Tags: London | gold | fixing | Reuters

London Gold Fixing Seen Getting New Administrator by Year-End

Tuesday, 29 Jul 2014 10:01 AM

The banks that conduct the century-old gold fixing and the London Bullion Market Association will seek proposals next month for a new administrator to run a revamped process for the benchmark by year-end.

The London Gold Market Fixing Ltd., which manages the procedure, and the LBMA will open a market consultation in late August and plan to announce a third-party administrator by the end of September, the association said in a statement today. The process will be open and not restricted to firms who pitched to run a mechanism that will replace the silver fixing on Aug. 15.

The gold fixing company said July 16 that the LBMA will help with a request-for-proposals exercise and that it’s seeking an independent chairman for the price-setting ritual that takes place twice a day by phone. A similar process for silver will be replaced by an electronic, auction-based mechanism run by CME Group Inc. and Thomson Reuters Corp. next month after Deutsche Bank AG’s planned withdrawal would leave just two banks to conduct fixings for that commodity.

“The bullion market needs, initially, to concentrate on the London silver price implementation which is in its final stages of testing,” Ruth Crowell, chief executive of the LBMA, said in the statement. “We look forward to focusing on gold from late August.”

Deutsche Bank’s exit from the gold process this year as it scales back its commodities business left Societe Generale SA, Bank of Nova Scotia, HSBC Holdings Plc and Barclays Plc to conduct gold fixings that are used by miners and central banks to trade and value metal.

Fixing Process

During fixings, member banks declare how much metal they want to buy or sell for clients as well as their own accounts. Traders relay shifts in supply and demand to clients and take fresh orders as the spot price changes, before the fix is made. Participants can trade the metal and its derivatives on the over-the-counter market and exchanges during the calls. The process dates to 1919 for gold and 1897 for silver.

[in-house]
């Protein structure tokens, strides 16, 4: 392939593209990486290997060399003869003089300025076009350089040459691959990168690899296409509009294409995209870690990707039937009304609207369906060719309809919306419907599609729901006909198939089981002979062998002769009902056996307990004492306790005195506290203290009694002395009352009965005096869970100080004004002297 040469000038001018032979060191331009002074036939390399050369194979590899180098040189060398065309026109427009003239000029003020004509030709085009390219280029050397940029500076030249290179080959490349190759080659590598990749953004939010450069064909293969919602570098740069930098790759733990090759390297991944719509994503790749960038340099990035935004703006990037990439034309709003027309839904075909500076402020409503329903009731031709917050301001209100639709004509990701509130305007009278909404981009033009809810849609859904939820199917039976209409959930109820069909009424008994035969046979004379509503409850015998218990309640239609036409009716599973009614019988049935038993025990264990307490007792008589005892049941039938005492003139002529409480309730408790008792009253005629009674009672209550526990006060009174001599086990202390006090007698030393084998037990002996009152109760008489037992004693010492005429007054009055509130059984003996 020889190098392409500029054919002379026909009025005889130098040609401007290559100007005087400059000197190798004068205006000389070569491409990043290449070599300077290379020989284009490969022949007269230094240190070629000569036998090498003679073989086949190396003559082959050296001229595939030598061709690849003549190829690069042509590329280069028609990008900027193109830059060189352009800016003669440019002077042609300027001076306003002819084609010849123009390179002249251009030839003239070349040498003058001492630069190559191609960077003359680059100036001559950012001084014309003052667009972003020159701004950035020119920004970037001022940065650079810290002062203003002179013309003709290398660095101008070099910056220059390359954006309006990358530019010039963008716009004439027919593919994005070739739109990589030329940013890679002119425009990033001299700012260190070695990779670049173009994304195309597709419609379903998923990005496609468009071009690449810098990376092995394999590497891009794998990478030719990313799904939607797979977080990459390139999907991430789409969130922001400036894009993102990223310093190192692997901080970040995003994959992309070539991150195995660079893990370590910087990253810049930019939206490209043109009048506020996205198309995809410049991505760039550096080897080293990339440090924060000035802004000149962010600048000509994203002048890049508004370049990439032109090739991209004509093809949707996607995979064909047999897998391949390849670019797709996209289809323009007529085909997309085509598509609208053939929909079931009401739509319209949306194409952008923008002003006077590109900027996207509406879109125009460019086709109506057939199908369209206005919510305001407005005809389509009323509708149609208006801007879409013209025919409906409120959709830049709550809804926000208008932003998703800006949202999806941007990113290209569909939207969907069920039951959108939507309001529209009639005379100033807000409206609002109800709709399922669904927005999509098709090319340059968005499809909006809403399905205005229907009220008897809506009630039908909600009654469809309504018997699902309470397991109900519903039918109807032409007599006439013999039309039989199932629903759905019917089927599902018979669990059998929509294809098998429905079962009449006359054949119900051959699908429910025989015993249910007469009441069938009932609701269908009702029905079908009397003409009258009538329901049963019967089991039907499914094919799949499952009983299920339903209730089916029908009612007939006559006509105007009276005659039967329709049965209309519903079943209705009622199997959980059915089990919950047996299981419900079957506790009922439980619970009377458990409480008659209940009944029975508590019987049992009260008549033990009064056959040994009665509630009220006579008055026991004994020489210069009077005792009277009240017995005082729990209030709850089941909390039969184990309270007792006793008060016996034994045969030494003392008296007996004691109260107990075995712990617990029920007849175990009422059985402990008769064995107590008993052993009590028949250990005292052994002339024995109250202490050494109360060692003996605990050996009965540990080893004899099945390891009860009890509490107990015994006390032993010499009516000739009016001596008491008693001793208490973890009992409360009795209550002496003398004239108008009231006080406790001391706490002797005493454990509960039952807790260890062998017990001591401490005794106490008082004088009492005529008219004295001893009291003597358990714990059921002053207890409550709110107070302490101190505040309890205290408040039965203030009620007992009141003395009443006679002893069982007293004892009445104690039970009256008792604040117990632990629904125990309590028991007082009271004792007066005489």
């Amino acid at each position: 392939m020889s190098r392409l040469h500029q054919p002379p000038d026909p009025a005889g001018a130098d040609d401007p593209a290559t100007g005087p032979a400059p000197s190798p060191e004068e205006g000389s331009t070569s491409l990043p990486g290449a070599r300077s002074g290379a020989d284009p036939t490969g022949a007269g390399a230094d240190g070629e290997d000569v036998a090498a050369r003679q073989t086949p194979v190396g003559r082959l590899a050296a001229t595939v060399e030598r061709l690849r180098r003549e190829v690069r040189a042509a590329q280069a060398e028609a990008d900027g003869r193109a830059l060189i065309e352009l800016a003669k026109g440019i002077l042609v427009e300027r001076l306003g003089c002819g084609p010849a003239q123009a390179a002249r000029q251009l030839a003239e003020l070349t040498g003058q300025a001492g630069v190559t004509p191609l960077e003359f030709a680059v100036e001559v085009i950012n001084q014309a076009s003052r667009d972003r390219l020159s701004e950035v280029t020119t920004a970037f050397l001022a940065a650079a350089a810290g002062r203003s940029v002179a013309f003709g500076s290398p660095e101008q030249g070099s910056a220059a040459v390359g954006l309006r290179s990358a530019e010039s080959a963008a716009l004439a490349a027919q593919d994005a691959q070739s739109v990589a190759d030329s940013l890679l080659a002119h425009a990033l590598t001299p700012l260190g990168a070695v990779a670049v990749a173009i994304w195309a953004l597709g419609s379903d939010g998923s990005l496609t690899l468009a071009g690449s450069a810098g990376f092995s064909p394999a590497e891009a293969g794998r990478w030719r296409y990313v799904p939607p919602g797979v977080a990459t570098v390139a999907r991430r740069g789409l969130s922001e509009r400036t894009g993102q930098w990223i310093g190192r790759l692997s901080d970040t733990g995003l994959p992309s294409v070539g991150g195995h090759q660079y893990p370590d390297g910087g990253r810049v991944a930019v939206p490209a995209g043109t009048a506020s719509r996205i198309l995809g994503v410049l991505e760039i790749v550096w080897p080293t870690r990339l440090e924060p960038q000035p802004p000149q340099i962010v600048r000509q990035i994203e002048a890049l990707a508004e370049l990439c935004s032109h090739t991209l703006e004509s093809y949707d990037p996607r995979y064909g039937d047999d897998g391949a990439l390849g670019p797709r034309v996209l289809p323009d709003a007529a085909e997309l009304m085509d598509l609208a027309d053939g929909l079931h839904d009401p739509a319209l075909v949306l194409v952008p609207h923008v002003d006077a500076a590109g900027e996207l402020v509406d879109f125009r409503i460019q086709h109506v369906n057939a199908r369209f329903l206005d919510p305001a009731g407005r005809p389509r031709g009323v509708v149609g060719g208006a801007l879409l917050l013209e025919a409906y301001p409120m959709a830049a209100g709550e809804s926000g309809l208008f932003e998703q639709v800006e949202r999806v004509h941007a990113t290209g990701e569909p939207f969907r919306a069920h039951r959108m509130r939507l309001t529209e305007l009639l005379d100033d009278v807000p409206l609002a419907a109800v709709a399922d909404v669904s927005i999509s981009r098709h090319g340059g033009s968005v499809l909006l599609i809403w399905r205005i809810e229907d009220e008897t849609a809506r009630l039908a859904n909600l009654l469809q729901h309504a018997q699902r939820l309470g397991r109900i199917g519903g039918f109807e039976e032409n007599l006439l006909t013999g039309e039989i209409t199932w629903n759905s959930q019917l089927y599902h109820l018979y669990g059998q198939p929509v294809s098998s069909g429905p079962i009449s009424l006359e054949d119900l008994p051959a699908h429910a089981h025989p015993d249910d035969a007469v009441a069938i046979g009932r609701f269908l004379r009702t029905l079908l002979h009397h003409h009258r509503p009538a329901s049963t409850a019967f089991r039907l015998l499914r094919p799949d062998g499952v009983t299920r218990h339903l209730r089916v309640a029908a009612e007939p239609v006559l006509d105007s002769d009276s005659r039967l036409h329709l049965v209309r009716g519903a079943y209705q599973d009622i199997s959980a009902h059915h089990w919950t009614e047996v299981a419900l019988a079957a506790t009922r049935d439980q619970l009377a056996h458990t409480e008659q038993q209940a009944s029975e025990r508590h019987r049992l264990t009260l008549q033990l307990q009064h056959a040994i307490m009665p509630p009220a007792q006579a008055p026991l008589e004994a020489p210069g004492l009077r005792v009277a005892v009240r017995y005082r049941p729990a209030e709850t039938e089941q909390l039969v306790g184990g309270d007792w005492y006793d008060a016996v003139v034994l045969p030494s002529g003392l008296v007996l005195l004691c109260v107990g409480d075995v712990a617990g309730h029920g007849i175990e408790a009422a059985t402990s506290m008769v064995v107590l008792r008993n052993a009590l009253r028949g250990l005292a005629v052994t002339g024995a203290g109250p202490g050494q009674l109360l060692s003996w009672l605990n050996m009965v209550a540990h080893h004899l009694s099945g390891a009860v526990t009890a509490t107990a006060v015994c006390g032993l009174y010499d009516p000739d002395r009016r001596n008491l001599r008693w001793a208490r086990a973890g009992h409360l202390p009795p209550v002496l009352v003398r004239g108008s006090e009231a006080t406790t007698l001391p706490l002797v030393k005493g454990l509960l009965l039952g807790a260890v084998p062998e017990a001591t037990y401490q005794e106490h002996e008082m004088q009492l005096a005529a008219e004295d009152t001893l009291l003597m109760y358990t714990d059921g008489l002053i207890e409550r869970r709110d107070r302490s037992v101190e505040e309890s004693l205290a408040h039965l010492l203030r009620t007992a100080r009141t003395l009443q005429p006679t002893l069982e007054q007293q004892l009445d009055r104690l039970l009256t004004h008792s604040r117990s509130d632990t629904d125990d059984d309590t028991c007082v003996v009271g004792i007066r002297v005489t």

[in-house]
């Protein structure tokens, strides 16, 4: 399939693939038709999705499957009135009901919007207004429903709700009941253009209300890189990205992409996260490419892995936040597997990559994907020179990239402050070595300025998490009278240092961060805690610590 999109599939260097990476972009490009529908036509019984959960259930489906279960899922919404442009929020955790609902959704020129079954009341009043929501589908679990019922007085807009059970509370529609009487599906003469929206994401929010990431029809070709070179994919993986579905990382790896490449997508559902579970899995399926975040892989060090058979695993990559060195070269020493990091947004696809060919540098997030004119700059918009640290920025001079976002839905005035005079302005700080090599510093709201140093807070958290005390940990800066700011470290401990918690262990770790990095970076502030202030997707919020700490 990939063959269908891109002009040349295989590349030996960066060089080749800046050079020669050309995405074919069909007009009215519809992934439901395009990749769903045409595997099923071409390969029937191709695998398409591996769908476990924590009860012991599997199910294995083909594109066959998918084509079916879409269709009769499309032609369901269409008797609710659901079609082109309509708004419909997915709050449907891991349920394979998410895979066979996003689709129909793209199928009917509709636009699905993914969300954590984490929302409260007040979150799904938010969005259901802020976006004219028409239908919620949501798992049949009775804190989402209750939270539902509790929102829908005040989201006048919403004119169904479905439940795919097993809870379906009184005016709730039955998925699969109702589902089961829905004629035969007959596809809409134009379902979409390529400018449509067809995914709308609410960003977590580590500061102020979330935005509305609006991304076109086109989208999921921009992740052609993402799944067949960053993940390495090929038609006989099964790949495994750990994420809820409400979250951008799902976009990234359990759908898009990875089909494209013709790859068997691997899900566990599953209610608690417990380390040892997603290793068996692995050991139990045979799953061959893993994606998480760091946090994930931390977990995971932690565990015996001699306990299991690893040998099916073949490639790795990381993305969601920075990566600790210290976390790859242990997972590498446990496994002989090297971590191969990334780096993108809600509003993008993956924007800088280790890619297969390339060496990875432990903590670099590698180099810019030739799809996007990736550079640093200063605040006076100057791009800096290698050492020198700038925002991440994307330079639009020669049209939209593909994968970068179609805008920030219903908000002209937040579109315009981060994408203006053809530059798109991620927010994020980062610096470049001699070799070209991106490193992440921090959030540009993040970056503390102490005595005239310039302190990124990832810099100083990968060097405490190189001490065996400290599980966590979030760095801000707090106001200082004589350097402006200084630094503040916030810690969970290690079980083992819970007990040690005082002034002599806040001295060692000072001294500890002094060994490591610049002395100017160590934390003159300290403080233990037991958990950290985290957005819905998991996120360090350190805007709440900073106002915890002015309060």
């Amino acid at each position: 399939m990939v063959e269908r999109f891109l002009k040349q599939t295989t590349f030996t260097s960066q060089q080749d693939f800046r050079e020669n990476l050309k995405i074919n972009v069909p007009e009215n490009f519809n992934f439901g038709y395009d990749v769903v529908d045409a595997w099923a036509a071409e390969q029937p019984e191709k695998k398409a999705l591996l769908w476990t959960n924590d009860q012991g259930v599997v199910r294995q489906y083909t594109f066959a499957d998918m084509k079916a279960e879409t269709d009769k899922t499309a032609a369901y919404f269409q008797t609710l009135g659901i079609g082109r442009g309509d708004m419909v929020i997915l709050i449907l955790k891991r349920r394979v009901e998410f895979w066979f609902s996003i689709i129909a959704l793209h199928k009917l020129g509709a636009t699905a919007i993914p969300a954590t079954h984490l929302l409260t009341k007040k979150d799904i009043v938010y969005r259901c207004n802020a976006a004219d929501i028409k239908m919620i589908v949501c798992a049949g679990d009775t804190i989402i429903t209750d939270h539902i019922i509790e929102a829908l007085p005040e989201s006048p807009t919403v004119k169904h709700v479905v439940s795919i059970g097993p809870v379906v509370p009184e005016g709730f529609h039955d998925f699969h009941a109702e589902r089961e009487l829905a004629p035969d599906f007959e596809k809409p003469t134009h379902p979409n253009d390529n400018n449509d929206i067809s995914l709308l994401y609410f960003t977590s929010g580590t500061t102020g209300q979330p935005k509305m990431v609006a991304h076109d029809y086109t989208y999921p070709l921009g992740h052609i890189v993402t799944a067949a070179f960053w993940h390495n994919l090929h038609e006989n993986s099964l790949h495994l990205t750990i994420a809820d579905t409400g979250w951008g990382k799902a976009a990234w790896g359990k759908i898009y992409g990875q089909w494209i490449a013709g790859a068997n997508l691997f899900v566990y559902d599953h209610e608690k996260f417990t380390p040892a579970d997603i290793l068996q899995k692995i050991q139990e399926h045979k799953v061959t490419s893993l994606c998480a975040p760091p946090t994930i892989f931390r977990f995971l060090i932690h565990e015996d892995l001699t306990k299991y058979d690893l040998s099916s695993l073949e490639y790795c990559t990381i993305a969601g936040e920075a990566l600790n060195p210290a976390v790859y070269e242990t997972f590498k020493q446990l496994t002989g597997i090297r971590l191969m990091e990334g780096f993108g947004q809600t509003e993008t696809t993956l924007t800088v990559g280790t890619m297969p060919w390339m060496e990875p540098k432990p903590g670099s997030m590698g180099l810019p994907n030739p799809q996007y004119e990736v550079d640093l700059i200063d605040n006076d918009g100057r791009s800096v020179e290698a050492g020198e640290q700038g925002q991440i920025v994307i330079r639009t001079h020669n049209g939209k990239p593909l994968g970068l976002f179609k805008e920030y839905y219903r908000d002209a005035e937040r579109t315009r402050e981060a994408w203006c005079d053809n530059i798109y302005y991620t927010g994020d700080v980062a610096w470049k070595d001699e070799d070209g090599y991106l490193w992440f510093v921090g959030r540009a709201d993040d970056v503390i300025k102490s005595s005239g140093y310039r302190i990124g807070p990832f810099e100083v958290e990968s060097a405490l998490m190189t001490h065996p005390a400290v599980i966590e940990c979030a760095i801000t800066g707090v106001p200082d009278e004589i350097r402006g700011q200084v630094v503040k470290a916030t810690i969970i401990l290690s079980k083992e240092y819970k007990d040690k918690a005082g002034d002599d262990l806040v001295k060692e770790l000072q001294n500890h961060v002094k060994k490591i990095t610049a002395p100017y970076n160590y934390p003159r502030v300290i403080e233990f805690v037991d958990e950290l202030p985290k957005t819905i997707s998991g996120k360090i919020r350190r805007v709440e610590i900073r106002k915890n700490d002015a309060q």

Precious metals are getting more attention from regulators after price-rigging in everything from interbank lending rates to currencies led to fines and overhauled financial benchmarks. The gold fixing company and the LBMA will continue discussions with the U.K.’s Financial Conduct Authority and market participants, according to today’s statement.

The LBMA said on July 11 that CME Group and Thomson Reuters will run a replacement for the silver fixing benchmark, which takes place each day at noon. The London Metal Exchange, Autilla Ltd., Bloomberg LP, Intercontinental Exchange Inc., ETF Securities Ltd. and Platts had also proposed alternatives.

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The banks that conduct the century-old gold fixing and the London Bullion Market Association will seek proposals next month for a new administrator to run a revamped process for the benchmark by year-end.
London, gold, fixing, Reuters
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2014-01-29
Tuesday, 29 Jul 2014 10:01 AM
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